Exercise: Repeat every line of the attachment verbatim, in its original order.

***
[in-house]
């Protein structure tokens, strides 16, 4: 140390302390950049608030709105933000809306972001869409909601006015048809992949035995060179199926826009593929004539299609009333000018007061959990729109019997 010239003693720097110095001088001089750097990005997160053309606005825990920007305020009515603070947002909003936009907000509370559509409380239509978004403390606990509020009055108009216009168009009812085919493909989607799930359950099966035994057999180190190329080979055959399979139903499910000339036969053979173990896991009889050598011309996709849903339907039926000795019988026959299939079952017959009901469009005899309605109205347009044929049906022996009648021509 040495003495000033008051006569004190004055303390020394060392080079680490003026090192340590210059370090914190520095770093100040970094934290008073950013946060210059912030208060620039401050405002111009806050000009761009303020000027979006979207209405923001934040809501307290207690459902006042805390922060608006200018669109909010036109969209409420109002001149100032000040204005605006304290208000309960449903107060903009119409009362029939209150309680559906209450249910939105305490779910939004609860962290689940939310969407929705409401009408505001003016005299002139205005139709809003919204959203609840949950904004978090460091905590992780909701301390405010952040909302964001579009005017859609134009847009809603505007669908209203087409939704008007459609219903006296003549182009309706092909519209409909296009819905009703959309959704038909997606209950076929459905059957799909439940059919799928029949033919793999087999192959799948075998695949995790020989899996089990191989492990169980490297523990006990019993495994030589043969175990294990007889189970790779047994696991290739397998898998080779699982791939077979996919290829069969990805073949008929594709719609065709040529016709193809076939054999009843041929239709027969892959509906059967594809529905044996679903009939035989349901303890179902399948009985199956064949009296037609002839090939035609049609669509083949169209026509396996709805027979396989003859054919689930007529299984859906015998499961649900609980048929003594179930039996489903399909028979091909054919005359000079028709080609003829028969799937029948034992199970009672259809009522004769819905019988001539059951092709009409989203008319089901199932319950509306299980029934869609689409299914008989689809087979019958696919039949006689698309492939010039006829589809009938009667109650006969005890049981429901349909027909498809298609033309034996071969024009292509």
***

[in-house]
């Protein structure tokens, strides 16, 4: 140390302390950049608030709105933000809306972001869409909601006015048809992949035995060179199926826009593929004539299609009333000018007061959990729109019997 010239003693720097110095001088001089750097990005997160053309606005825990920007305020009515603070947002909003936009907000509370559509409380239509978004403390606990509020009055108009216009168009009812085919493909989607799930359950099966035994057999180190190329080979055959399979139903499910000339036969053979173990896991009889050598011309996709849903339907039926000795019988026959299939079952017959009901469009005899309605109205347009044929049906022996009648021509 040495003495000033008051006569004190004055303390020394060392080079680490003026090192340590210059370090914190520095770093100040970094934290008073950013946060210059912030208060620039401050405002111009806050000009761009303020000027979006979207209405923001934040809501307290207690459902006042805390922060608006200018669109909010036109969209409420109002001149100032000040204005605006304290208000309960449903107060903009119409009362029939209150309680559906209450249910939105305490779910939004609860962290689940939310969407929705409401009408505001003016005299002139205005139709809003919204959203609840949950904004978090460091905590992780909701301390405010952040909302964001579009005017859609134009847009809603505007669908209203087409939704008007459609219903006296003549182009309706092909519209409909296009819905009703959309959704038909997606209950076929459905059957799909439940059919799928029949033919793999087999192959799948075998695949995790020989899996089990191989492990169980490297523990006990019993495994030589043969175990294990007889189970790779047994696991290739397998898998080779699982791939077979996919290829069969990805073949008929594709719609065709040529016709193809076939054999009843041929239709027969892959509906059967594809529905044996679903009939035989349901303890179902399948009985199956064949009296037609002839090939035609049609669509083949169209026509396996709805027979396989003859054919689930007529299984859906015998499961649900609980048929003594179930039996489903399909028979091909054919005359000079028709080609003829028969799937029948034992199970009672259809009522004769819905019988001539059951092709009409989203008319089901199932319950509306299980029934869609689409299914008989689809087979019958696919039949006689698309492939010039006829589809009938009667109650006969005890049981429901349909027909498809298609033309034996071969024009292509």